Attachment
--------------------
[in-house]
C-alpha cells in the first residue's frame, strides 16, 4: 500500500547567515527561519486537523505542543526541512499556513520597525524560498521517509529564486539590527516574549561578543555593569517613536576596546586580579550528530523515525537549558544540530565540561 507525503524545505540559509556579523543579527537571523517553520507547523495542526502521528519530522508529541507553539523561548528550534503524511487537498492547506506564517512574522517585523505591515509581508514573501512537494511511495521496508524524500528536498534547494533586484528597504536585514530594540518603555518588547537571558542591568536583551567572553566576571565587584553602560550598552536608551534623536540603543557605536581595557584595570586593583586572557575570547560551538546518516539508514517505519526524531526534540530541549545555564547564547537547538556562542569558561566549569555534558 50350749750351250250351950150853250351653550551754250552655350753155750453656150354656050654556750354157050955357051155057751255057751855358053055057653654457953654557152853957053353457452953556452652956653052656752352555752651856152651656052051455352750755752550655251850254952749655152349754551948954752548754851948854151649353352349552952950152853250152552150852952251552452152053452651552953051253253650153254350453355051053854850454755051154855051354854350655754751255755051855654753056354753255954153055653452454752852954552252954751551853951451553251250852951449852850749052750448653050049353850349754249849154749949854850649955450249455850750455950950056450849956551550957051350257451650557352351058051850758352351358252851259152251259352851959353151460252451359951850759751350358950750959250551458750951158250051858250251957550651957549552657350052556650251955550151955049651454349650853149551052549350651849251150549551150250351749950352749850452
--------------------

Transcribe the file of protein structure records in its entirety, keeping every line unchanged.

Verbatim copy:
[in-house]
C-alpha cells in the first residue's frame, strides 16, 4: 500500500547567515527561519486537523505542543526541512499556513520597525524560498521517509529564486539590527516574549561578543555593569517613536576596546586580579550528530523515525537549558544540530565540561 507525503524545505540559509556579523543579527537571523517553520507547523495542526502521528519530522508529541507553539523561548528550534503524511487537498492547506506564517512574522517585523505591515509581508514573501512537494511511495521496508524524500528536498534547494533586484528597504536585514530594540518603555518588547537571558542591568536583551567572553566576571565587584553602560550598552536608551534623536540603543557605536581595557584595570586593583586572557575570547560551538546518516539508514517505519526524531526534540530541549545555564547564547537547538556562542569558561566549569555534558 50350749750351250250351950150853250351653550551754250552655350753155750453656150354656050654556750354157050955357051155057751255057751855358053055057653654457953654557152853957053353457452953556452652956653052656752352555752651856152651656052051455352750755752550655251850254952749655152349754551948954752548754851948854151649353352349552952950152853250152552150852952251552452152053452651552953051253253650153254350453355051053854850454755051154855051354854350655754751255755051855654753056354753255954153055653452454752852954552252954751551853951451553251250852951449852850749052750448653050049353850349754249849154749949854850649955450249455850750455950950056450849956551550957051350257451650557352351058051850758352351358252851259152251259352851959353151460252451359951850759751350358950750959250551458750951158250051858250251957550651957549552657350052556650251955550151955049651454349650853149551052549350651849251150549551150250351749950352749850452